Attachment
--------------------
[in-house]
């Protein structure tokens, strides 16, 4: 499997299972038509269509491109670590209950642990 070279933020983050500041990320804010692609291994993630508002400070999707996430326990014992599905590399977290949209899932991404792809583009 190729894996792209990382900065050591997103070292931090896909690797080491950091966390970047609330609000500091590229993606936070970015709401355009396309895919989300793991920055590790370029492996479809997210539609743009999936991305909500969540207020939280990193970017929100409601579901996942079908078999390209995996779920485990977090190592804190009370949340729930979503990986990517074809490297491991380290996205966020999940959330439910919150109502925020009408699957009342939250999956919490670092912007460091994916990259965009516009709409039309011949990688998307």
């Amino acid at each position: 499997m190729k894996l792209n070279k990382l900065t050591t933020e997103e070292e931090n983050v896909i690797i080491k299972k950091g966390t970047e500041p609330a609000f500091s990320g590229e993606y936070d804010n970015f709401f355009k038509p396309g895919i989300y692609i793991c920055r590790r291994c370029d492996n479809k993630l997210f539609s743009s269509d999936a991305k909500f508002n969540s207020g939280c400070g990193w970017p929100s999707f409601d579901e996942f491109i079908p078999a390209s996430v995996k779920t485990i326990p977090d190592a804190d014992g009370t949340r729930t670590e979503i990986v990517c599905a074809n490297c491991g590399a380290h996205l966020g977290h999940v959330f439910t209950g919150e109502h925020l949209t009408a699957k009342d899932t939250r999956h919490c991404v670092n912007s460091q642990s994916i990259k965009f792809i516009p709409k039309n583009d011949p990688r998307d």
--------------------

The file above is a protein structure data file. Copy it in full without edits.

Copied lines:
[in-house]
């Protein structure tokens, strides 16, 4: 499997299972038509269509491109670590209950642990 070279933020983050500041990320804010692609291994993630508002400070999707996430326990014992599905590399977290949209899932991404792809583009 190729894996792209990382900065050591997103070292931090896909690797080491950091966390970047609330609000500091590229993606936070970015709401355009396309895919989300793991920055590790370029492996479809997210539609743009999936991305909500969540207020939280990193970017929100409601579901996942079908078999390209995996779920485990977090190592804190009370949340729930979503990986990517074809490297491991380290996205966020999940959330439910919150109502925020009408699957009342939250999956919490670092912007460091994916990259965009516009709409039309011949990688998307």
């Amino acid at each position: 499997m190729k894996l792209n070279k990382l900065t050591t933020e997103e070292e931090n983050v896909i690797i080491k299972k950091g966390t970047e500041p609330a609000f500091s990320g590229e993606y936070d804010n970015f709401f355009k038509p396309g895919i989300y692609i793991c920055r590790r291994c370029d492996n479809k993630l997210f539609s743009s269509d999936a991305k909500f508002n969540s207020g939280c400070g990193w970017p929100s999707f409601d579901e996942f491109i079908p078999a390209s996430v995996k779920t485990i326990p977090d190592a804190d014992g009370t949340r729930t670590e979503i990986v990517c599905a074809n490297c491991g590399a380290h996205l966020g977290h999940v959330f439910t209950g919150e109502h925020l949209t009408a699957k009342d899932t939250r999956h919490c991404v670092n912007s460091q642990s994916i990259k965009f792809i516009p709409k039309n583009d011949p990688r998307d």